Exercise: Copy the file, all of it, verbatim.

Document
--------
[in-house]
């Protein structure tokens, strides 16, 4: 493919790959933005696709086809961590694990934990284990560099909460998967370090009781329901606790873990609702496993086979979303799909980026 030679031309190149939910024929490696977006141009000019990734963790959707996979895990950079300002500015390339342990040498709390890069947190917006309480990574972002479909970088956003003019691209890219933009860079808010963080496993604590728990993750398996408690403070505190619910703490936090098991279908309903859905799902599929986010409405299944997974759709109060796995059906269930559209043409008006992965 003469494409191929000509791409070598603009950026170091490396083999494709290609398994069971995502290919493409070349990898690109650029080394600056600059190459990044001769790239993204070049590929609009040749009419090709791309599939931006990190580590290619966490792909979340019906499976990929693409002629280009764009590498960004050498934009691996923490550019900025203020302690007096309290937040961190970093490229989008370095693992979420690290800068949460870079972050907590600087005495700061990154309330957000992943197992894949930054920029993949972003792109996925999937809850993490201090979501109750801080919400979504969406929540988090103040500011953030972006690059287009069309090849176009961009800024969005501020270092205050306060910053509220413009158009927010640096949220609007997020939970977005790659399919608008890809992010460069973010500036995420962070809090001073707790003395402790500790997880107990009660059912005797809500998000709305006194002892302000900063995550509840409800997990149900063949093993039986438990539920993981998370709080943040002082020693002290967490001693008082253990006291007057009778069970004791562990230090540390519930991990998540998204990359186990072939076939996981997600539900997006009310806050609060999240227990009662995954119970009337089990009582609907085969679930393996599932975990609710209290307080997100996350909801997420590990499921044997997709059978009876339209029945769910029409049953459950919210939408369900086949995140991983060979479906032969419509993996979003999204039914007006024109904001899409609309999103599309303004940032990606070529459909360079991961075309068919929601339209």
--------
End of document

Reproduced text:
[in-house]
């Protein structure tokens, strides 16, 4: 493919790959933005696709086809961590694990934990284990560099909460998967370090009781329901606790873990609702496993086979979303799909980026 030679031309190149939910024929490696977006141009000019990734963790959707996979895990950079300002500015390339342990040498709390890069947190917006309480990574972002479909970088956003003019691209890219933009860079808010963080496993604590728990993750398996408690403070505190619910703490936090098991279908309903859905799902599929986010409405299944997974759709109060796995059906269930559209043409008006992965 003469494409191929000509791409070598603009950026170091490396083999494709290609398994069971995502290919493409070349990898690109650029080394600056600059190459990044001769790239993204070049590929609009040749009419090709791309599939931006990190580590290619966490792909979340019906499976990929693409002629280009764009590498960004050498934009691996923490550019900025203020302690007096309290937040961190970093490229989008370095693992979420690290800068949460870079972050907590600087005495700061990154309330957000992943197992894949930054920029993949972003792109996925999937809850993490201090979501109750801080919400979504969406929540988090103040500011953030972006690059287009069309090849176009961009800024969005501020270092205050306060910053509220413009158009927010640096949220609007997020939970977005790659399919608008890809992010460069973010500036995420962070809090001073707790003395402790500790997880107990009660059912005797809500998000709305006194002892302000900063995550509840409800997990149900063949093993039986438990539920993981998370709080943040002082020693002290967490001693008082253990006291007057009778069970004791562990230090540390519930991990998540998204990359186990072939076939996981997600539900997006009310806050609060999240227990009662995954119970009337089990009582609907085969679930393996599932975990609710209290307080997100996350909801997420590990499921044997997709059978009876339209029945769910029409049953459950919210939408369900086949995140991983060979479906032969419509993996979003999204039914007006024109904001899409609309999103599309303004940032990606070529459909360079991961075309068919929601339209």